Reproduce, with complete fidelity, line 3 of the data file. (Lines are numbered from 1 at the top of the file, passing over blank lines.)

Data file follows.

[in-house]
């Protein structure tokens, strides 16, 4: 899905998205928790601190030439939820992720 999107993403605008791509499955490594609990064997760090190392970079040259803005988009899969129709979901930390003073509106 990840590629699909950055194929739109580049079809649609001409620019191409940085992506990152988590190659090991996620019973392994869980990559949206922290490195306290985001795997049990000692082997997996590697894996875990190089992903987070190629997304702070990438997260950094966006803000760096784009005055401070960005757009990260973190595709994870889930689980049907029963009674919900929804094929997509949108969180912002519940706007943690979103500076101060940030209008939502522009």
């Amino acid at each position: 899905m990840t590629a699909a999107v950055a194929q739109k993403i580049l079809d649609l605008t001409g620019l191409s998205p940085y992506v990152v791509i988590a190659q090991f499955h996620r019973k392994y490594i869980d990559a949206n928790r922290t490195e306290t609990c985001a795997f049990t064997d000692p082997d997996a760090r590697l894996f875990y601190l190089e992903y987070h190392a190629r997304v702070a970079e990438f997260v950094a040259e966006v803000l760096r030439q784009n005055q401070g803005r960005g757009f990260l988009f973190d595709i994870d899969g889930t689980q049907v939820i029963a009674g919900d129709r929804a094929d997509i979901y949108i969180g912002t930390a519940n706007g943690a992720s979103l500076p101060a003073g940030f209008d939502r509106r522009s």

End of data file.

């Amino acid at each position: 899905m990840t590629a699909a999107v950055a194929q739109k993403i580049l079809d649609l605008t001409g620019l191409s998205p940085y992506v990152v791509i988590a190659q090991f499955h996620r019973k392994y490594i869980d990559a949206n928790r922290t490195e306290t609990c985001a795997f049990t064997d000692p082997d997996a760090r590697l894996f875990y601190l190089e992903y987070h190392a190629r997304v702070a970079e990438f997260v950094a040259e966006v803000l760096r030439q784009n005055q401070g803005r960005g757009f990260l988009f973190d595709i994870d899969g889930t689980q049907v939820i029963a009674g919900d129709r929804a094929d997509i979901y949108i969180g912002t930390a519940n706007g943690a992720s979103l500076p101060a003073g940030f209008d939502r509106r522009s």